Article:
Beloved as the undisputed Queen of Salsa, Celia Cruz had a remarkable six-decade career, with more than 70 records, two Grammy awards, and three Latin Grammys, among numerous other accolades, to her credit. Cruz, who sang only in her native Spanish language,also received a Smithsonian Lifetime Achievement award, and a National Medal of the Arts for her contributions to Latin music and culture.
Celia Cruz began singing in amateur contests at the age of 14, in her home city of Havana, Cuba. She studied music theory, piano and voice at the National Music Conservatory.
In 1950 she began singing with the conjunto Sonora Matancera, and with that group she was a central figure in some of the most glorious chapters of Afrocuban music, recording a number of legendary songs, including Yembe Laroco, Yerbero Moderno, Burundanga, and Caramelo. By the end of the '50s the Sonora Matancera was the most popular group in Cuba. Celia's alliance with them took her beyond the coast of Cuba and exported her talent to the world. While in the group she met Pedro Knight, at the time one of the band's two trumpeters. This relationship culminated in matrimony and has lasted 42 years.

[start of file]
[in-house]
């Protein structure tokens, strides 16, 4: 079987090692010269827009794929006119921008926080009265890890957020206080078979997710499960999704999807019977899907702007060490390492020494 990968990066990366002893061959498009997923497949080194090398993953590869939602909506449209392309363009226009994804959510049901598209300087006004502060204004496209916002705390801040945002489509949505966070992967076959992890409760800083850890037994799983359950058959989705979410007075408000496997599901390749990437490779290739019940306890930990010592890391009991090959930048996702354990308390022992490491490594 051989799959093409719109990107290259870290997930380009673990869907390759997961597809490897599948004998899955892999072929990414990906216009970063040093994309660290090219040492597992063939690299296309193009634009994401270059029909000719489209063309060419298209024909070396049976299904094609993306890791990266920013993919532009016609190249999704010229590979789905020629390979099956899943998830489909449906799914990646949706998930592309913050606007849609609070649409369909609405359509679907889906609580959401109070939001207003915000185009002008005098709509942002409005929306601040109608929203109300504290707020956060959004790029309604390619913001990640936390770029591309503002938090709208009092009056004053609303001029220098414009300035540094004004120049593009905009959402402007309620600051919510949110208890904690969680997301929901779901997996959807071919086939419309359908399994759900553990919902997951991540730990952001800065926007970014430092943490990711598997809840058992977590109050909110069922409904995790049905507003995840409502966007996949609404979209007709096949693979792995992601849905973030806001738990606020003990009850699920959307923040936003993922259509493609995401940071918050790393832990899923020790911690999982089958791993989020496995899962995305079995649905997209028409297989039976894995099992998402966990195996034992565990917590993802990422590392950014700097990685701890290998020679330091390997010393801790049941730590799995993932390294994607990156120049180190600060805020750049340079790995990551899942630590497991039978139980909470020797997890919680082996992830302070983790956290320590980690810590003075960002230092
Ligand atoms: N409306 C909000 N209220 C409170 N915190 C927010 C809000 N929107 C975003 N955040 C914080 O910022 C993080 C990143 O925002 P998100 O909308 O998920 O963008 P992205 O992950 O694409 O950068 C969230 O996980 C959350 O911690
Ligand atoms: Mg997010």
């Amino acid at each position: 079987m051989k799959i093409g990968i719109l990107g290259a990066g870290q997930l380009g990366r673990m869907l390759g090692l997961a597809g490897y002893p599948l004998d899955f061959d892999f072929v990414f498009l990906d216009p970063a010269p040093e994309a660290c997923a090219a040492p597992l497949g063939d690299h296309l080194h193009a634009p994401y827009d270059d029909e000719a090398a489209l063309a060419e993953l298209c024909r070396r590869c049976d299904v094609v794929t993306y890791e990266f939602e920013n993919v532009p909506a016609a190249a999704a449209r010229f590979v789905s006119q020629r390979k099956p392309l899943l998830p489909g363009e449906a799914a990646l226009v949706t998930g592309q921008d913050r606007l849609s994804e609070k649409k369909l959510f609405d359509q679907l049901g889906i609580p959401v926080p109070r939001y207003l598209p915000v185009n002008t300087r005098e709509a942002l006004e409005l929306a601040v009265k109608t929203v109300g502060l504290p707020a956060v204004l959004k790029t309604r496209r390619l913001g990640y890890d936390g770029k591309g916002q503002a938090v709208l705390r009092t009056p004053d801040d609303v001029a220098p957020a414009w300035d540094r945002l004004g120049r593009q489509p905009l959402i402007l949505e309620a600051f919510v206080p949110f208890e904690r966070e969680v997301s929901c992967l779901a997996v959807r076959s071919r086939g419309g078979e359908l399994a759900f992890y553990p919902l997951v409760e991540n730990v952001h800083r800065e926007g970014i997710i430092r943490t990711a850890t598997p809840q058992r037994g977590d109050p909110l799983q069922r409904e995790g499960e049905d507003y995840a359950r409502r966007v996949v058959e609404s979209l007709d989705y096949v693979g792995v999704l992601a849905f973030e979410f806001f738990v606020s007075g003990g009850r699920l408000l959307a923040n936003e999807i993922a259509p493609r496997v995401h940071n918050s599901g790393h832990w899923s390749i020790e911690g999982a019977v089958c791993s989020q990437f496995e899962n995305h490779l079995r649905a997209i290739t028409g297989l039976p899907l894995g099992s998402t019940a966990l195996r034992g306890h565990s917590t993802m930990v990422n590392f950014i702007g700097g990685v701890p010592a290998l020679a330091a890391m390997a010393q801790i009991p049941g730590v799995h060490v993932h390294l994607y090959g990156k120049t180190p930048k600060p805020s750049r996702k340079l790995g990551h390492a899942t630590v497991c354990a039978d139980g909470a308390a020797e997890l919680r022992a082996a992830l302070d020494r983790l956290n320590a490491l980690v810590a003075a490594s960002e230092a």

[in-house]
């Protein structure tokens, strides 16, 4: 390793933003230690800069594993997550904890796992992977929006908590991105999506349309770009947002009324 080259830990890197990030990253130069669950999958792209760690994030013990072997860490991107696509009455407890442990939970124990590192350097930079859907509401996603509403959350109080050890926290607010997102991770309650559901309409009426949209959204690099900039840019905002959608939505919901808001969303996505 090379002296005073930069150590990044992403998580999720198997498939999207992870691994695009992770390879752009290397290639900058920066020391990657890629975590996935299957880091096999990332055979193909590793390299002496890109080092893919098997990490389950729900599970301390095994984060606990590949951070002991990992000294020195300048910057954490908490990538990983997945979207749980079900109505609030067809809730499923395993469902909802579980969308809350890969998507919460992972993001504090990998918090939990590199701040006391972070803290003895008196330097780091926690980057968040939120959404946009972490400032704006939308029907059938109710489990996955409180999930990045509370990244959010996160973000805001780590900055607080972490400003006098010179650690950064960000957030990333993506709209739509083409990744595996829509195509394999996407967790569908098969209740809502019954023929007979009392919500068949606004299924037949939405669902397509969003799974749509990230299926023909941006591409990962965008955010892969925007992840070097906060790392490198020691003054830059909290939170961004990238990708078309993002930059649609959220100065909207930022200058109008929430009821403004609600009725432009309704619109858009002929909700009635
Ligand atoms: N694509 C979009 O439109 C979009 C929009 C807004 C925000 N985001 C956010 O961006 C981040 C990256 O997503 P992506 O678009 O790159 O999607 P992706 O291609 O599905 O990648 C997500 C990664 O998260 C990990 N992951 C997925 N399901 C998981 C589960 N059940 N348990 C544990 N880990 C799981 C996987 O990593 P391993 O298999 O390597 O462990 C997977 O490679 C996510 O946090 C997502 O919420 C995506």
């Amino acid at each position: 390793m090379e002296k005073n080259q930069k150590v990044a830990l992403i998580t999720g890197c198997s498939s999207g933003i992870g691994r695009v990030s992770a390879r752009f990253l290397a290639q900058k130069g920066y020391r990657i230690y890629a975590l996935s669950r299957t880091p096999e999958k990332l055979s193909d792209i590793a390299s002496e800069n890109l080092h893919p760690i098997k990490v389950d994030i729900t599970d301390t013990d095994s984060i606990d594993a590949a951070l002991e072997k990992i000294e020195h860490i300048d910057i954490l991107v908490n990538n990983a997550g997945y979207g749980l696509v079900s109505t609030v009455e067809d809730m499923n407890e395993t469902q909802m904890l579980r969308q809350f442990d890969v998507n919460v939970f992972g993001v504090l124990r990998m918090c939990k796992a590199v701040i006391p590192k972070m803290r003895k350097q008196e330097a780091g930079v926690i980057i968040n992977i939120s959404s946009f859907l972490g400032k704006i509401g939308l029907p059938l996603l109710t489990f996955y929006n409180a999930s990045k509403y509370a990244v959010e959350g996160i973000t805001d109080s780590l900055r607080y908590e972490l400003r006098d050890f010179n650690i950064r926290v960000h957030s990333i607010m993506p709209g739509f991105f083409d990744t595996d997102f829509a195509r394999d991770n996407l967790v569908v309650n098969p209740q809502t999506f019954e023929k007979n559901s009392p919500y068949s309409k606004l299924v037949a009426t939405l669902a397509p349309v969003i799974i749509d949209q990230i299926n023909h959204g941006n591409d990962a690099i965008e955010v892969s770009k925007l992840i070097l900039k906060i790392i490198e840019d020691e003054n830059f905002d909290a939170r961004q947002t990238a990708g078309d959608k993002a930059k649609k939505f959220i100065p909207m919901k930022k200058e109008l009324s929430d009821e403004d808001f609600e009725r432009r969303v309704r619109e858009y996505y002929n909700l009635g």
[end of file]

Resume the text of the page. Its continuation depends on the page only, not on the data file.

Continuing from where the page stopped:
On July 15, 1960, she left Cuba. Upon arriving in the United States, she made history once again. In the following decade she recorded various albums with maestro Tito Puente, and together they awoke the interest of the Anglo and European public in Latin music, a phenomenon that in the '70s became known as the salsa boom. Other distinguished Latin musicians with whom she collaborated included Johnny Pacheco (with whom she recorded such classics as Quimbara, Cúcala, and Bemba Colorá), Willie Colón, Pete Conde Rodr�-guez, Ray Barretto, Sonora Ponceña, and the Fania All Stars.